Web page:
The most important observation that the military has made of the US-led war against Iraq is that missiles and bombs alone cannot shatter the will of a country to fight, a National Defense University (NDU) official said yesterday.
"The allied forces have fired 15,000 smart bombs, 7,100 conventional bombs and nearly 700 cruise missiles against Iraq. But the attacks did not achieve the goal of shattering the will of Iraqi people to fight," said navy Captain Chen Teh-men (陳德門), deputy chief of education at NDU.
"The development means a lot to us. If Iraqi people were able to maintain a strong will to fight despite the intensive bombing by the allied forces before the surrender of Baghdad, Taiwanese people could also [maintain the will to fight] if China attacks with missiles," he said.
"It helps to correct the long-held belief that China's missiles could be a deadly threat to Taiwan," he said.
Chen made the remarks yesterday at a regular press conference of the Ministry of National Defense, where university officials made public their assessments of the war.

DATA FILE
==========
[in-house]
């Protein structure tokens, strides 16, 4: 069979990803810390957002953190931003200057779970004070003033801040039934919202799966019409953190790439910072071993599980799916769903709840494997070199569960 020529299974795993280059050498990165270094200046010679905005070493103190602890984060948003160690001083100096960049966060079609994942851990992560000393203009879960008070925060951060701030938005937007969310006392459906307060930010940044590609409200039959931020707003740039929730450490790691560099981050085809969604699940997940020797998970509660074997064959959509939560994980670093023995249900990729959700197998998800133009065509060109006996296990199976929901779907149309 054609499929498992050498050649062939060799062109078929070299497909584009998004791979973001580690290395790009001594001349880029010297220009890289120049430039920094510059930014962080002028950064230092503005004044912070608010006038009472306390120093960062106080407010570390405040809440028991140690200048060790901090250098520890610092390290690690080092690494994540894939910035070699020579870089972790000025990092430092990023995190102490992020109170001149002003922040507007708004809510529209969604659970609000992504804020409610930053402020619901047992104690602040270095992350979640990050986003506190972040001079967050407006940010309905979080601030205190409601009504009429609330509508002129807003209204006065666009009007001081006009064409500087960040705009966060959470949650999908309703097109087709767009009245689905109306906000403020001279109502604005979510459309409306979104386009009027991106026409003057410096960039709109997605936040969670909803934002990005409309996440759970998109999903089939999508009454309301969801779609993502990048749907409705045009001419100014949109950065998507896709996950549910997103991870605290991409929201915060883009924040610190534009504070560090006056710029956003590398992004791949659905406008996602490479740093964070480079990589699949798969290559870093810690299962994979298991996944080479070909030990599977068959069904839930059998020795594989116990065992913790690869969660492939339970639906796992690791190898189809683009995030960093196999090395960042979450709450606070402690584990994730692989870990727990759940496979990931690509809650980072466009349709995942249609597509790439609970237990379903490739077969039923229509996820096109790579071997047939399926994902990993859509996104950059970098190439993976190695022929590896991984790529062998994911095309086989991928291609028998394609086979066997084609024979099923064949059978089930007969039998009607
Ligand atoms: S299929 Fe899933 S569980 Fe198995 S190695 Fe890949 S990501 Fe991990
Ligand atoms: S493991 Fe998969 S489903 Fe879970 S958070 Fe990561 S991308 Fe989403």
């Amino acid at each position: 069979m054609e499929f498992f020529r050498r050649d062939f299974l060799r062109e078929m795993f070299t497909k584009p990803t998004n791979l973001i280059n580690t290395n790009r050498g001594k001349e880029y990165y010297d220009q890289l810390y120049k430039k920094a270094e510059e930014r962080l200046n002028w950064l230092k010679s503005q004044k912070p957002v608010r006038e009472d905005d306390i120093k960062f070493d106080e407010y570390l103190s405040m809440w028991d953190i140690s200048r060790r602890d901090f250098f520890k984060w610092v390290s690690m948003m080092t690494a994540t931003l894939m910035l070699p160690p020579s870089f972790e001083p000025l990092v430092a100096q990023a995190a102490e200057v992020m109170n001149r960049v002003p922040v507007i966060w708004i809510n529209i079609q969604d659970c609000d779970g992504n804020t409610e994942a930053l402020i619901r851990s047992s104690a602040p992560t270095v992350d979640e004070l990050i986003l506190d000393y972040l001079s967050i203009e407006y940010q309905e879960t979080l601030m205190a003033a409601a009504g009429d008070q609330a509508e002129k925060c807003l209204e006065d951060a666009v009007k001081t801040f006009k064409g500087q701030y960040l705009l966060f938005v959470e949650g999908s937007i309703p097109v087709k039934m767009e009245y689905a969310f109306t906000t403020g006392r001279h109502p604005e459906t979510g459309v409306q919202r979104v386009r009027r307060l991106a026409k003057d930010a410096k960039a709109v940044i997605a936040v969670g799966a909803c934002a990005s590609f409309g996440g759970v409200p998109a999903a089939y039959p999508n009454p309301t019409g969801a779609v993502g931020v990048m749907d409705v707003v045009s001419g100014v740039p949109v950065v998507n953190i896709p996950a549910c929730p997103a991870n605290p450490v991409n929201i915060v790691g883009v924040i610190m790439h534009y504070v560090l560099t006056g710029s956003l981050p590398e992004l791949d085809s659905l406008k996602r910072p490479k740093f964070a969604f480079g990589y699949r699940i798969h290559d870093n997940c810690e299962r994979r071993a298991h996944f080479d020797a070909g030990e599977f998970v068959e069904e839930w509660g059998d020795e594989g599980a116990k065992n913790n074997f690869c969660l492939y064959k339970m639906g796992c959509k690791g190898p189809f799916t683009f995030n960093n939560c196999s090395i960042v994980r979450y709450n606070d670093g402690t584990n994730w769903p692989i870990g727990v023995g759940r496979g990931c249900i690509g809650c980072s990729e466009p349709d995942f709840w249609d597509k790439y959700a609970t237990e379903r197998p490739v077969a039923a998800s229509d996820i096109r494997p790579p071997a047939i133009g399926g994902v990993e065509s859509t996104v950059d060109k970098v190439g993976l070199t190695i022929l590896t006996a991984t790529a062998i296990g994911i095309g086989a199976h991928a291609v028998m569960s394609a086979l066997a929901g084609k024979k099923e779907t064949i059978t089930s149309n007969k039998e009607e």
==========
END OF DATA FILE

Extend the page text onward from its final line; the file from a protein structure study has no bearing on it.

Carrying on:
Chen said that the will to fight would be the key to any conflict.
"Strategic bombing is certainly very effective, especially since smart bombs were invented. But it is not necessarily the deciding factor in a war," Chen said. "People's will to fight, as demonstrated by Britain during German bombings in World War II and by Vietnam during the Vietnam War, is the vital factor."
Other NDU officials, however, put greater focus on the use of technology in the war in Iraq.
Air force Colonel Chen Han-hua (陳漢華), a researcher at NDU, called attention to some new concepts of combat that the US has put into practice in the war.
"The US military now focuses on establishing a `capability-based force' and achieving `effects-based operation.' All these goals have to be obtained via technology," Chen Han-hua said.
"To prepare for the war against Iraq, the US military launched more than 800 satellites. These satellites are for various missions including reconnaissance, navigation, guidance and weather," he said.
"The US military extensively used smart weapons in the war. These weapons make up nearly 70 percent of all those that the US military has used so far," he said.
"The use of such weapons has greatly shortened the time from discovery of the target to engagement. In the second decapitation action, for instance, the operation lasted only 45 minutes from beginning to end," he said.
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